Nanoclay-induced bacterial flocculation for infection confinement

Sara Malekkhaiat Häffner, Lina Nyström, Adam A. Strömstedt, Li Li, Mariena J.A. van der Plas, Martin Malmsten

Research output: Contribution to journalArticlepeer-review

1 Citation (SciVal)


Effects of size and charge of anionic nanoclays on their interactions with bacteria-mimicking lipid membranes, bacterial lipopolysaccharide (LPS), and Gram-negative bacteria were investigated using ellipsometry, dynamic light scattering, ζ-potential measurements, and confocal microscopy combined with Live/Dead staining. Based on particle size and charge density, three different anionic hectorite nanoclays were employed, and investigated in the presence and absence of the net cationic human antimicrobial peptide LL-37 (LLGDFFRKSKEKIGKEFKRIVQRIKDFLRNLVPRTES). In the absence of this peptide, the nanoclays were found not to bind to similarly anionic bacteria-mimicking model phospholipid membranes, nor to destabilize these. Similarly, while all nanoclays induced aggregation of Escherichia coli bacteria, the flocculated bacteria remained alive after aggregation. In contrast, LL-37 alone, i.e. in the absence of nanoclay particles, displays antimicrobial properties through membrane lysis, but does not cause bacterial aggregation in the concentration range investigated. After loading the nanoclays with LL-37, potent bacterial aggregation combined with bacterial membrane lysis was observed for all nanoclay sizes and charge densities. Demonstrating the potential of these combined systems for confinement of infection, LPS-induced NF-κB activation in human monocytes was found to be strongly suppressed after nanoclay-mediated aggregation, with a wide tolerance for nanoparticle size and charge density.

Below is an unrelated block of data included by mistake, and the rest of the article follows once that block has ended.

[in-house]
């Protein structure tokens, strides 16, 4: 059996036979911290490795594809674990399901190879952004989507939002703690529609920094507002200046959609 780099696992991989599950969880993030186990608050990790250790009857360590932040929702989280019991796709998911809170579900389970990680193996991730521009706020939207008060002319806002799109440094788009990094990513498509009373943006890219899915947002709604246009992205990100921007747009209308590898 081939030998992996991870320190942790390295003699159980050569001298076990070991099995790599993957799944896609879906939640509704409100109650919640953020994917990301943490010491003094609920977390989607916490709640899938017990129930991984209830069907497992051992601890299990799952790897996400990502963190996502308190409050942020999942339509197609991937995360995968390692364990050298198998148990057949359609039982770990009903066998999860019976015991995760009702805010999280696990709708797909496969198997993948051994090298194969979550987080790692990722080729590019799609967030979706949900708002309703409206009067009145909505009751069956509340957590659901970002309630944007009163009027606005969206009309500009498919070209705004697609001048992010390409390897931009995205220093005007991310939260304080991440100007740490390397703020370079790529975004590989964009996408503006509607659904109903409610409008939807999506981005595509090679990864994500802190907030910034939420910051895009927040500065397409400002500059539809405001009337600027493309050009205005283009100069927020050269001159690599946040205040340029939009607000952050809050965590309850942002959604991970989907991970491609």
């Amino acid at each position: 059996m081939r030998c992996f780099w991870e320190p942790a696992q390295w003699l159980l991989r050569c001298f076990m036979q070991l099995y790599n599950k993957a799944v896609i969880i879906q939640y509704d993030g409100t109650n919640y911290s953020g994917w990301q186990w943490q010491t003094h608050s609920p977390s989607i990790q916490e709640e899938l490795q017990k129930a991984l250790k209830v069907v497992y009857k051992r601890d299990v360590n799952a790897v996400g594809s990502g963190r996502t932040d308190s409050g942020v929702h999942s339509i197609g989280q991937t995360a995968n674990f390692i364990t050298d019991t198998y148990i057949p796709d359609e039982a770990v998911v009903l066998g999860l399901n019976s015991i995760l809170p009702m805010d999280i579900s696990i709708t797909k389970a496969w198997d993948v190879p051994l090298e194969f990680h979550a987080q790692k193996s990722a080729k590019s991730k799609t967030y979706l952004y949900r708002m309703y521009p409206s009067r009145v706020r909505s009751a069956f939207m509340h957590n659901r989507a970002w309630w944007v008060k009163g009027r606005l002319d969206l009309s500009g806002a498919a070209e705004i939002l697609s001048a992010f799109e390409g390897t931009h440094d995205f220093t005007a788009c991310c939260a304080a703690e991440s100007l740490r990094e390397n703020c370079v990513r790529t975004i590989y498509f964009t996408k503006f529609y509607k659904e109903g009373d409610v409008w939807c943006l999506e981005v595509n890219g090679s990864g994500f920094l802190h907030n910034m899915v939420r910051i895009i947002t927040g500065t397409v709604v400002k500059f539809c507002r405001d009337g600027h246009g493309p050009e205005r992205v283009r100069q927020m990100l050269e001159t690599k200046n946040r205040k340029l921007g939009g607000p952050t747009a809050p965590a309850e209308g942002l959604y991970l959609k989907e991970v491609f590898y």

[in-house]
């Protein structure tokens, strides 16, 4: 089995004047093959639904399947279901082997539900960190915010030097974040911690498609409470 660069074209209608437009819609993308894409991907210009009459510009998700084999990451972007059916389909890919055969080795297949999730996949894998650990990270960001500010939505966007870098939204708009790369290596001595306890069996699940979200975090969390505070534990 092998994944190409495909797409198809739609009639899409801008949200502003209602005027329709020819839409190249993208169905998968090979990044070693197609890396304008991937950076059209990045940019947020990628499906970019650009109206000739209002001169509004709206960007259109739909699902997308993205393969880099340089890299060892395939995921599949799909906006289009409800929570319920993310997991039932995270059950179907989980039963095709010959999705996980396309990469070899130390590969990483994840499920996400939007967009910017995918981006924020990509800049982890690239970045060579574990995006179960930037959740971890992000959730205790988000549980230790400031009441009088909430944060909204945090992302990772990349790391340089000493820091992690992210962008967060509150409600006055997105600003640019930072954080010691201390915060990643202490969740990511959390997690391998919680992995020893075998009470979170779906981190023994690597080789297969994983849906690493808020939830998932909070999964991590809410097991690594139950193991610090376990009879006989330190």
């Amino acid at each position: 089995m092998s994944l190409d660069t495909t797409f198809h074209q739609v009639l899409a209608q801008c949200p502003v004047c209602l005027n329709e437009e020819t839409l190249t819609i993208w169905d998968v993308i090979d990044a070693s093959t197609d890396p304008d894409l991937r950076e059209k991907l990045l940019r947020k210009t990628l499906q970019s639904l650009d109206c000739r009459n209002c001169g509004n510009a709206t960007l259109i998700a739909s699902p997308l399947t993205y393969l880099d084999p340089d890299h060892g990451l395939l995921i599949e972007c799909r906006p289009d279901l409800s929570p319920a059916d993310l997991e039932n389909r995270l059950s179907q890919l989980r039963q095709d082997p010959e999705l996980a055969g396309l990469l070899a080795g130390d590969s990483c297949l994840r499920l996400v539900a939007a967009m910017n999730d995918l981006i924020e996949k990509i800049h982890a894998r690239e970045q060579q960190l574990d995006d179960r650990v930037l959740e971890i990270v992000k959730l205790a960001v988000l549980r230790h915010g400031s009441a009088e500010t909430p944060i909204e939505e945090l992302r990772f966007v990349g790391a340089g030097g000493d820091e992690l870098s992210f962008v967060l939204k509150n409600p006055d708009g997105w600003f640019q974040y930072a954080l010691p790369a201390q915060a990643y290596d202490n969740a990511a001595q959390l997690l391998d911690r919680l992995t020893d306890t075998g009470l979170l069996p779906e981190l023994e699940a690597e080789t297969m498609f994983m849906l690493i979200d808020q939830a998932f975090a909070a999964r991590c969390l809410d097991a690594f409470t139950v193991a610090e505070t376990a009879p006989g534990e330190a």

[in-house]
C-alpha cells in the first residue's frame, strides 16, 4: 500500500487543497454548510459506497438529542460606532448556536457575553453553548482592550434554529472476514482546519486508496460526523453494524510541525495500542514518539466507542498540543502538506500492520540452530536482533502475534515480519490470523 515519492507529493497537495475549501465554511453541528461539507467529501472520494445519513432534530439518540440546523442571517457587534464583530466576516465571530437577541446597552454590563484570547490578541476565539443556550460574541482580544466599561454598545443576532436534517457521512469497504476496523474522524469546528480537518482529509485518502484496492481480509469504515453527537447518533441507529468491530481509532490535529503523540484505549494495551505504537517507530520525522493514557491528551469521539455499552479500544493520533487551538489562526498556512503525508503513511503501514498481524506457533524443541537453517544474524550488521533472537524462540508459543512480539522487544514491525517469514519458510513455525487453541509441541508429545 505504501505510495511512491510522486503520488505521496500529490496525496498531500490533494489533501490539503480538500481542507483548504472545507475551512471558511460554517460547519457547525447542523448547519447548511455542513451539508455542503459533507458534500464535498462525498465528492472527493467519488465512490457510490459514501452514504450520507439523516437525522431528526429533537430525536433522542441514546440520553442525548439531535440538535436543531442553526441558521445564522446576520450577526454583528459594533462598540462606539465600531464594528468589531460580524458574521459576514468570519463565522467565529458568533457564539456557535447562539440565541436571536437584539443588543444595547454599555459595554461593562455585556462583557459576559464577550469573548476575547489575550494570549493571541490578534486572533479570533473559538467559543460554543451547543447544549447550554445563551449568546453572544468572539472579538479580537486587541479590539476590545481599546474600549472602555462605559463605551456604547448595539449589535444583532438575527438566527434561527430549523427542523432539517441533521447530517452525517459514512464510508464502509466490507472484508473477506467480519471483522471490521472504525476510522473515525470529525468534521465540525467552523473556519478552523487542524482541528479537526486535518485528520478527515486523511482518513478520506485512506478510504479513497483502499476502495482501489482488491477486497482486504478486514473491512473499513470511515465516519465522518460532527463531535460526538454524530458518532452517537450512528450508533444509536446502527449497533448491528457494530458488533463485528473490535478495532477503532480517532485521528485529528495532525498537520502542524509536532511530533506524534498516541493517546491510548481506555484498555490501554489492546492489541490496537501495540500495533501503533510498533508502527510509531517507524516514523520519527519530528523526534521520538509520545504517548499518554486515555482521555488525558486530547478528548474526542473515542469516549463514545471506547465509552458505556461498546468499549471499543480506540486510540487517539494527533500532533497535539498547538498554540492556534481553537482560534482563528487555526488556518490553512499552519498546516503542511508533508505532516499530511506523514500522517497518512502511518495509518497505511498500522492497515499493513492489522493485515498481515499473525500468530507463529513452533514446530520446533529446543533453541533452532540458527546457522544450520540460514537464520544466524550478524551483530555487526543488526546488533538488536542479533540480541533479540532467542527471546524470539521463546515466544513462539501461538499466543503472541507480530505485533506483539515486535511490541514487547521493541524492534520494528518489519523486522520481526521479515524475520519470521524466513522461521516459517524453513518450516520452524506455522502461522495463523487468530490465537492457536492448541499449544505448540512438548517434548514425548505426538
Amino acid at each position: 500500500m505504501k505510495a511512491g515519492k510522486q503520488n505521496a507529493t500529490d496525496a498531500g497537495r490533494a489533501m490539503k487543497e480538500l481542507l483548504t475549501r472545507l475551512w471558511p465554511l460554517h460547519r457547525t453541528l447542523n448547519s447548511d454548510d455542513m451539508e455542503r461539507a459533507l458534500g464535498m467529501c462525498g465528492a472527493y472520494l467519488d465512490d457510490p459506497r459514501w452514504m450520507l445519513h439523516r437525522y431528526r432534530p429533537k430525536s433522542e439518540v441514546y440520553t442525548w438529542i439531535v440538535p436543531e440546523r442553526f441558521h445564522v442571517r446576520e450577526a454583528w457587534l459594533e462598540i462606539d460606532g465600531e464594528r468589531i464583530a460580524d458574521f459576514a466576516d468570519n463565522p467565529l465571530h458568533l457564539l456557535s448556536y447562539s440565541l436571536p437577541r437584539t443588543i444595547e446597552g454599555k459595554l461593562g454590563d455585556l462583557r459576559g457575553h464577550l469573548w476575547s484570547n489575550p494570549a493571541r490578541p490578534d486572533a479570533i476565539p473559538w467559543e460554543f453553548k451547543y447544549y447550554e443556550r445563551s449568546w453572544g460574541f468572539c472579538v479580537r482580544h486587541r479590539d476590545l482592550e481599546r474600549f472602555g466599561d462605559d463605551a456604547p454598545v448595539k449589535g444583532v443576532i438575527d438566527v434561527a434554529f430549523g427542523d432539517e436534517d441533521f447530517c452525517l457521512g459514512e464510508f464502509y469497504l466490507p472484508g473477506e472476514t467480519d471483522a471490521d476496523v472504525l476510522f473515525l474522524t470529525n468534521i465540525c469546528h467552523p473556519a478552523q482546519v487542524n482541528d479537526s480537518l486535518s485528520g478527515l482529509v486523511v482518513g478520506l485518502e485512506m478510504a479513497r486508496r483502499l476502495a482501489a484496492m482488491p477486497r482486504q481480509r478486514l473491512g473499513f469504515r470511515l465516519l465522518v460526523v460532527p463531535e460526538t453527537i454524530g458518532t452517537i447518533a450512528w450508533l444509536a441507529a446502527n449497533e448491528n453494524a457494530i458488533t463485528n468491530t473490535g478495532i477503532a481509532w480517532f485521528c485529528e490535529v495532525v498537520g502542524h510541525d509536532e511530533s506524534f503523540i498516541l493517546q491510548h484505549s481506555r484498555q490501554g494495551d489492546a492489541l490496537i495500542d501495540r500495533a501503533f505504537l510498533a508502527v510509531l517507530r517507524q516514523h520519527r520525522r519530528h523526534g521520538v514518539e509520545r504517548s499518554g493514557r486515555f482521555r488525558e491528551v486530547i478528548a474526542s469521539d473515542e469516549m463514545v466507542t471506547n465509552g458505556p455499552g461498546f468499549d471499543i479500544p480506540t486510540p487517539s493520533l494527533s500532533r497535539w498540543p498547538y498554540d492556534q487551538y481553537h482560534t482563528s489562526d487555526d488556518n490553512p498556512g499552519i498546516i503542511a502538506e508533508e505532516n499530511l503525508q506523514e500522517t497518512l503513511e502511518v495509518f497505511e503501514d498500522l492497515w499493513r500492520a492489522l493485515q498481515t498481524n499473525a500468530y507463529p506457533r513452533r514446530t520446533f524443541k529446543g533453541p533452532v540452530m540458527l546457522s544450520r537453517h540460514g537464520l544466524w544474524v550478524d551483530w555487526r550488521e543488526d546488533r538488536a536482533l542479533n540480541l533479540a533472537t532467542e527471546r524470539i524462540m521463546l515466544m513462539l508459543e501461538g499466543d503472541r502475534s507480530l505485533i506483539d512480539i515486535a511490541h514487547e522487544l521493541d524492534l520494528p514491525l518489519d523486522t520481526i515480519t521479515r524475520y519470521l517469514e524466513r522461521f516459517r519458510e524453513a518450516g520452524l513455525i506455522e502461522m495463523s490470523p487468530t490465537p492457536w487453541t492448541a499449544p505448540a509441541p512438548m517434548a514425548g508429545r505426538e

Original languageEnglish
Pages (from-to)71-80
Number of pages10
JournalJournal of Colloid and Interface Science
Publication statusPublished - 2020

Subject classification (UKÄ)

  • Pharmaceutical Sciences


  • Antimicrobial
  • Bacteria flocculation
  • Infection confinement
  • Membrane


Dive into the research topics of 'Nanoclay-induced bacterial flocculation for infection confinement'. Together they form a unique fingerprint.

Cite this